A heavily armed commando unit that assassinated Haitian President Jovenel Moise was composed of 26 Colombians and two Haitian Americans, authorities say, as the hunt goes on for the masterminds of the killing.
Moise, 53, was fatally shot early on Wednesday at his home by what officials said was a group of foreign, trained killers, pitching the poorest country in the Americas deeper into turmoil amid political divisions, hunger and widespread gang violence.
Authorities tracked the suspected assassins on Wednesday to a house near the scene of the crime in Petionville, a northern, hillside suburb of the capital, Port-au-Prince. A firefight lasted late into the night and authorities detained a number of suspects on Thursday.
Police Chief Charles Leon paraded 17 men before journalists at a news conference late on Thursday, showing a number of Colombian passports, plus assault rifles, machetes, walkie-talkies and materials including bolt cutters and hammers.
"Foreigners came to our country to kill the president," Charles said. "There were ... 26 Colombians, identified by their passports ... and two Haitian Americans as well."
He said 15 Colombians were captured, as well as two Haitian Americans. Three of the assailants were killed and eight remained on the run, Charles said.
Colombian Defence Minister Diego Molano said preliminary information indicated that Colombians involved in the attack were retired members of the country's military. He said Bogota would co-operate in the investigation.
Haiti's minister of elections and inter-party relations, Mathias Pierre, identified the Haitian-American suspects as James Solages, 35, and Joseph Vincent, 55.
A State Department spokesman could not confirm if any US citizens were among those detained, but US authorities were in regular contact with Haitian officials to discuss how the United States could help.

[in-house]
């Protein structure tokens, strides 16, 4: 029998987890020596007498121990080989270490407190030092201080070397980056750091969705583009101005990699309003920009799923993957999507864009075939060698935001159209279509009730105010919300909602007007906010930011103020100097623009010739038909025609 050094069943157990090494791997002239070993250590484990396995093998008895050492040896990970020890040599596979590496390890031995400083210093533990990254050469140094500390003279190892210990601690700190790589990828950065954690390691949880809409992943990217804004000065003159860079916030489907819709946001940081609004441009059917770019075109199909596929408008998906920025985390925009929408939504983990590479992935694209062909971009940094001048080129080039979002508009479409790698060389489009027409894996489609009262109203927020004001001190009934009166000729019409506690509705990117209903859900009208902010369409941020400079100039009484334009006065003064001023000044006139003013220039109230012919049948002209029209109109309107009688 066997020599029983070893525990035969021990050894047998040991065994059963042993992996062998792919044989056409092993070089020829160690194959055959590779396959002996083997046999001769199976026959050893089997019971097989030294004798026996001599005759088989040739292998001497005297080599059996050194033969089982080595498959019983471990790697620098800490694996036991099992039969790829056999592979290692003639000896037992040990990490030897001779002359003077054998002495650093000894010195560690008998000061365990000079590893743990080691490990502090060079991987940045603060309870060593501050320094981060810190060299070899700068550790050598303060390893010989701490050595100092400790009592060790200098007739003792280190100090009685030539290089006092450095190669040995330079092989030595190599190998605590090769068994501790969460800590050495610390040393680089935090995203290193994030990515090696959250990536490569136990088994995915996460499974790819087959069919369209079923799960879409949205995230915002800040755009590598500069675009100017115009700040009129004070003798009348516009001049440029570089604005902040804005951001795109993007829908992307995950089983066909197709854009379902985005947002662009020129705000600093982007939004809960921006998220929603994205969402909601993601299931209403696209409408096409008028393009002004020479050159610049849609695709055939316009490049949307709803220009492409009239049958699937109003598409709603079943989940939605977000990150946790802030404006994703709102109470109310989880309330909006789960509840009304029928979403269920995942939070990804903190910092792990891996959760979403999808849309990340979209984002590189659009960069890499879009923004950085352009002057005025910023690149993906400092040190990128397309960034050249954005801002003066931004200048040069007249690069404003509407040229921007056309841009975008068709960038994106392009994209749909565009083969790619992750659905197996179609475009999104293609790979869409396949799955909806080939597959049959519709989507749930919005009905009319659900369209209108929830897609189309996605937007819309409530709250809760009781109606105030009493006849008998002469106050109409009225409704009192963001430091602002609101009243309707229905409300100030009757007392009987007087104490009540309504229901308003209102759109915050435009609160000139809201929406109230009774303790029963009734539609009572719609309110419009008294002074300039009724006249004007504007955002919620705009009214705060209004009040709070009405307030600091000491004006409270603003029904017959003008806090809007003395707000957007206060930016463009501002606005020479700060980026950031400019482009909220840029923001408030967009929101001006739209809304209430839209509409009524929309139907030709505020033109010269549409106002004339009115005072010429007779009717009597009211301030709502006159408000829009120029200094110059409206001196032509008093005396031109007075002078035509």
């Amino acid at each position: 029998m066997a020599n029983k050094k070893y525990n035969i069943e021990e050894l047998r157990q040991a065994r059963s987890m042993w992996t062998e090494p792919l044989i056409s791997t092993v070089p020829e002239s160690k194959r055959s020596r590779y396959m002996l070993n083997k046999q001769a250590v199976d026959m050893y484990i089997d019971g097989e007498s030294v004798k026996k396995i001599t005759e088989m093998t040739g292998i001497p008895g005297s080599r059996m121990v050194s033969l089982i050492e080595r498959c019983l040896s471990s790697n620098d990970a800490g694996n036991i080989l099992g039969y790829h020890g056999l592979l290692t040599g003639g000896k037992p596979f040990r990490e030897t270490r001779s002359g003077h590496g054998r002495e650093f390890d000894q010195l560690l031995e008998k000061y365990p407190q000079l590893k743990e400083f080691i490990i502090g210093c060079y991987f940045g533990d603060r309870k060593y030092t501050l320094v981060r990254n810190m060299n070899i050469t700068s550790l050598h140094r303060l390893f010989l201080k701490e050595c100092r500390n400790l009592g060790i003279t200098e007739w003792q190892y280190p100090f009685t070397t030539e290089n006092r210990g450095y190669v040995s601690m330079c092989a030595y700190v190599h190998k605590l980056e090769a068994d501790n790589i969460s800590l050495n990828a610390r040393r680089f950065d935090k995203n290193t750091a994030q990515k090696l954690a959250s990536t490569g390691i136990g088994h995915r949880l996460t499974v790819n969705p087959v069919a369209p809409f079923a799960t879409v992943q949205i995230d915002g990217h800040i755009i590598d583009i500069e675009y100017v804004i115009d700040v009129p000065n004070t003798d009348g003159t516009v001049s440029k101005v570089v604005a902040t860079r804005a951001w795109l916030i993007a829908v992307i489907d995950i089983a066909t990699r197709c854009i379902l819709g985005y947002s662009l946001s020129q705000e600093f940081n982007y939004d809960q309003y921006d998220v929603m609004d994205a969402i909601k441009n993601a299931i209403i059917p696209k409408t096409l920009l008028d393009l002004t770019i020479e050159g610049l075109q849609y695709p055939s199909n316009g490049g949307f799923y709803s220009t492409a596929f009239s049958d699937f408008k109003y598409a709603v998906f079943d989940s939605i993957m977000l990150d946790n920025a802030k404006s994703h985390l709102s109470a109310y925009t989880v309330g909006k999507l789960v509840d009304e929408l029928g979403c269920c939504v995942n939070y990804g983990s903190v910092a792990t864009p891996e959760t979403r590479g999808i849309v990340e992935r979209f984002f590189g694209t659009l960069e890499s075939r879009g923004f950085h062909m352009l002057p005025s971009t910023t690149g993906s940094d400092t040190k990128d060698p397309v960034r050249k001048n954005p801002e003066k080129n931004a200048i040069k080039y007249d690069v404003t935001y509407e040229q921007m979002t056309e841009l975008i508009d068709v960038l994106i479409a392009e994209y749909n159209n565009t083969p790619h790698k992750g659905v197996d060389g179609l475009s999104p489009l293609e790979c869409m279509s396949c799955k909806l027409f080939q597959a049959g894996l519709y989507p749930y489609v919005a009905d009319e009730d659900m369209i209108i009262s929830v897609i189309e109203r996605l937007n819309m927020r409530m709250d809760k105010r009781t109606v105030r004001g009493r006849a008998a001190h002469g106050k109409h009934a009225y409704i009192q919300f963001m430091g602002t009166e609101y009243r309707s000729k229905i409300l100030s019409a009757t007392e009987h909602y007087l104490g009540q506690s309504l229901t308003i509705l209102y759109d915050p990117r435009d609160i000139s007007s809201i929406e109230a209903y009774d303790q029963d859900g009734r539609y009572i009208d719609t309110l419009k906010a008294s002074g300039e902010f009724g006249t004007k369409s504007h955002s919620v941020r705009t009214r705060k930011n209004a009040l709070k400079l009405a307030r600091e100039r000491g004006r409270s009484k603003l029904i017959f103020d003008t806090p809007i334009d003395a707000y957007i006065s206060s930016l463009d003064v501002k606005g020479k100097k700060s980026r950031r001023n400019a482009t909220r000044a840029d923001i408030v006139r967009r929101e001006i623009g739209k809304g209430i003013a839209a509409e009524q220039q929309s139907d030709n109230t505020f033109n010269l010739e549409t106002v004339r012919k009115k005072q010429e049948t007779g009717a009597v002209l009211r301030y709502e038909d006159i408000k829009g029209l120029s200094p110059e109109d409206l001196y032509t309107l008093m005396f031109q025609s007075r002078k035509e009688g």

Officials in the mostly French- and Creole-speaking Caribbean nation had said on Wednesday the assassins appeared to have spoken in English and Spanish.
"It was a full, well-equipped commando, with more than six cars and a lot of equipment," Pierre said.
Officials have not yet given a motive for the killing. Since taking office in 2017, Moise had faced mass protests against his rule - first over corruption allegations and his management of the economy, then over his increasing grip on power.
An angry crowd gathered on Thursday morning to watch the police operation unfold, with some setting fire to the suspects' cars and to the house where they had hunkered down. Charles implored residents not to take justice into their own hands.
A 15-day state of emergency was declared on Wednesday, but interim Prime Minister Claude Joseph said on Thursday it was time for the economy to reopen and he had ordered the airport to restart operations.
Moise's death has generated confusion about who is the legitimate leader of the country of 11 million people.
Haiti has struggled to achieve stability since the fall of the Duvalier family dictatorship in 1986, grappling with a series of coups and foreign interventions.
A UN peacekeeping mission - meant to restore order after a rebellion toppled then-president Jean-Bertrand Aristide in 2004 - ended in 2019 with the country still in disarray.
According to Haiti's constitution, Moise should be replaced by the president of Haiti's Supreme Court, but the chief justice died in recent days from COVID-19, leaving open the question of who might rightfully succeed to the office.
Joseph, meanwhile, was supposed to be replaced by Ariel Henry, a neurosurgeon who had been named prime minister by Moise a day before the assassination.
The United Nations Special Envoy for Haiti said on Thursday Joseph would remain leader until an election was held, urging all parties to set aside their differences.
Moise had been pushing to hold both elections and a constitutional referendum in September, efforts that were vehemently opposed by Haitian civil society, which had called first for a transitional government to guide the country to a vote.
Pierre told Reuters the cabinet intended to guide the country to elections as planned.